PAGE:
Mr. Lincoln was conscientious in his patience. He knew and felt the weakness of human nature, and appreciated the force of education in moulding character and opinion. Hence, he was patient with his enemies, and equally patient with equally unreasonable friends. No hasty act of his administration can be traced to his impatience. When such an act was performed, and was followed by its inevitable consequences of evil, it originated in the impatience of those whom he could not control. His steps were taken with the deliberateness of destiny; and, as these steps are retraced by the historian, he can compare them to nothing but those leisurely and irresistible proceedings by which the Great Father in whom the good President trusted had wrought out his will in creation and Providence. Step by step, hand in hand with events, he worked and waited patiently, for the great consummation to which all the efforts of his life were devoted. Maligned, misunderstood, abused, cursed, his motives the foot-balls of malice and envy and pride and foolishness, he waited patiently for history to vindicate him, and permitted no smarting sense of personal injustice to divert him from his duty to his country.
He was conscientious in his regard for human rights. His opposition to slavery, and his love of the African, were no mere matters of policy, or means for winning power. He had a tender, brotherly regard for every human being; and the thought of oppression was a torment to him. There was nothing that moved him to such indignation as a wrong committed against the helpless ones of his own kind. He believed that negroes were men, endowed by their Creator with the rights of men; and, thus believing, there was no manly privilege which he enjoyed, that he would not have been glad to see conferred upon them. Hence, had he lived, he would logically have numbered himself among those who will agitate the right of universal loyal suffrage until that right shall be secured to every loyal man living under the American flag.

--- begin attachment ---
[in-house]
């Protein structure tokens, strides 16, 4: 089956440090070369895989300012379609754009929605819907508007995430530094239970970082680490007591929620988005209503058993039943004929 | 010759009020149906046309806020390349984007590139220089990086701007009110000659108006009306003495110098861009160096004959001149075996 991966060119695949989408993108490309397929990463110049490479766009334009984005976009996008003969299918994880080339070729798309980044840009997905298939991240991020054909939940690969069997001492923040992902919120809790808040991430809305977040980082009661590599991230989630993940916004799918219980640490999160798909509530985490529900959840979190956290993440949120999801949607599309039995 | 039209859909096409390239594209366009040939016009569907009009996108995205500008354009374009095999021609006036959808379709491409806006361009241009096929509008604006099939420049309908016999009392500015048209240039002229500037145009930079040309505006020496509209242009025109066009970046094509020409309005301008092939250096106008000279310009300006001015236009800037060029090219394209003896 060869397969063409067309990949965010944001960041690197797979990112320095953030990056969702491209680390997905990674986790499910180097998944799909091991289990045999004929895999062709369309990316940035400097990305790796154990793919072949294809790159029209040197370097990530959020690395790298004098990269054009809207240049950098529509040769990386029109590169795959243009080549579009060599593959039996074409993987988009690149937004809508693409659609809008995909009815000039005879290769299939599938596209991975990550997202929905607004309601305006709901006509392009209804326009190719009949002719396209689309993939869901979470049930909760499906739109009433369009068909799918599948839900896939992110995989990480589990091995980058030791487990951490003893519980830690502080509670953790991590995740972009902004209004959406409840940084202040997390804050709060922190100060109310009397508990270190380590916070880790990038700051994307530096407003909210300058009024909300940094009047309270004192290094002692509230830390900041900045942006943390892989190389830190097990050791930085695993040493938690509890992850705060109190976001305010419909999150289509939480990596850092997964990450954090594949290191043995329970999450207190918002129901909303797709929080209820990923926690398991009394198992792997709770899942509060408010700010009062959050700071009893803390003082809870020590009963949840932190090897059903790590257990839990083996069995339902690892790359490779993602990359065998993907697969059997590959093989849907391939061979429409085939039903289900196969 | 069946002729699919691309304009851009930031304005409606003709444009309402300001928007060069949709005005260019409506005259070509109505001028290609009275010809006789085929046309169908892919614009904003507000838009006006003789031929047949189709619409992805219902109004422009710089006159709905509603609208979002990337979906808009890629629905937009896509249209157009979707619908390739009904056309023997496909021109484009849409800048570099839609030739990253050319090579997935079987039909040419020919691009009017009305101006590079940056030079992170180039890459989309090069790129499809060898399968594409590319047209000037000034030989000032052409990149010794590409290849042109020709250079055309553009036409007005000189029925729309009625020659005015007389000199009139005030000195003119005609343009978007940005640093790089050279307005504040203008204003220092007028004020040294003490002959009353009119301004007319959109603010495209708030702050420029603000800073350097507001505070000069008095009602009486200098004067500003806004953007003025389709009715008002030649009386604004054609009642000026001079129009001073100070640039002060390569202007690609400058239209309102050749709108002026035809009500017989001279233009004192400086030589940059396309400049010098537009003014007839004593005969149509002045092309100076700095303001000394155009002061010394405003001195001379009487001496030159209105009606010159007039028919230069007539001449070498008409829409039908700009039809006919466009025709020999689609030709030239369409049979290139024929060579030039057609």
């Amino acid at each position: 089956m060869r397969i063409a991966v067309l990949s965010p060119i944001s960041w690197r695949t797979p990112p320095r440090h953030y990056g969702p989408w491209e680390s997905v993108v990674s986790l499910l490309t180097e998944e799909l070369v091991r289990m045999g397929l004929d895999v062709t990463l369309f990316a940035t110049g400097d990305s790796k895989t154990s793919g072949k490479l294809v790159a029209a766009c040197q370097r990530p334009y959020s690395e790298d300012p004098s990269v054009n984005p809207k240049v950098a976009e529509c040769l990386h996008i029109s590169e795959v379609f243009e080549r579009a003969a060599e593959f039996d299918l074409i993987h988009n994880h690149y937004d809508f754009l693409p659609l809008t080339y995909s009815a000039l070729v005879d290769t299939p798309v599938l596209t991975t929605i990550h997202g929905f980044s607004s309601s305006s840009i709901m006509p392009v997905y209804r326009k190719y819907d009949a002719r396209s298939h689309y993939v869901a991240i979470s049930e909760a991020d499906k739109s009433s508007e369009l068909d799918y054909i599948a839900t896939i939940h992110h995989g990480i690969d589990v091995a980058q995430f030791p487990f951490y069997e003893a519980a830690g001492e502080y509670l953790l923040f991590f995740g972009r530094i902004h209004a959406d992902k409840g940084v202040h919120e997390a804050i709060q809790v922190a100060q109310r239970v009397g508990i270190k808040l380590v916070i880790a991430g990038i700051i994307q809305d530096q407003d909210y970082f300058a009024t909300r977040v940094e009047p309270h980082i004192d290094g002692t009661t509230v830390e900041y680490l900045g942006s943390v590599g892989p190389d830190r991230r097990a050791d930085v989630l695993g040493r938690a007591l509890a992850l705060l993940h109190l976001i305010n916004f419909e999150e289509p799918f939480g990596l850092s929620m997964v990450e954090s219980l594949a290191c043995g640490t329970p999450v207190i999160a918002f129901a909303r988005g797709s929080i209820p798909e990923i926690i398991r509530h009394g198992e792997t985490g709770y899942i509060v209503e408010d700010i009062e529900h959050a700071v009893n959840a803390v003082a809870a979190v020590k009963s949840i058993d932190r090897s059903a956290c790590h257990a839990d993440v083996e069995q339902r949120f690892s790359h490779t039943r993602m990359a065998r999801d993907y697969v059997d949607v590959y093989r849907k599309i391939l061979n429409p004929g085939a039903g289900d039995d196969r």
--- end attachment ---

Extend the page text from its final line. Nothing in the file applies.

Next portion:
In Mr. Lincoln's life and character, the American people have received a benefaction not less in permanent importance and value, than in the revolution in opinion and policy by which he introduced them to a new national life. He has given them a statesman without a statesman's craftiness, a politician without a politician's meannesses, a great man without a great man's vices, a philanthropist without a philanthropist's impracticable dreams; a Christian without pretensions, a ruler without the pride of place and power, an ambitious man without selfishness, and a successful man without vanity. On the basis of such a manhood as this, all the coming generations of the nation will not fail to build high and beautiful ideals of human excellence, whose attractive power shall raise to a nobler level the moral sense and moral character of the nation. This true manhood--simple, unpretending, sympathetic with all humanity, and reverent toward God--is among the noblest of the nation's treasures; and through it, God has breathed, and will continue to breathe, into the nation, the elevating and purifying power of his own divine life.
Humble child of the backwoods--boatman, ax-man, hired laborer, clerk, surveyor, captain, legislator, lawyer, debater, orator, politician, statesman, President, savior of the republic, emancipator of a race, true Christian, true man--we receive thy life and its immeasurably great results, as the choicest gifts that a mortal has ever bestowed upon us; grateful to thee for thy truth to thyself, to us, and to God; and grateful to that ministry of Providence and grace which endowed thee so richly, and bestowed thee upon the nation and mankind.
- Judge C.P. Daly of New York.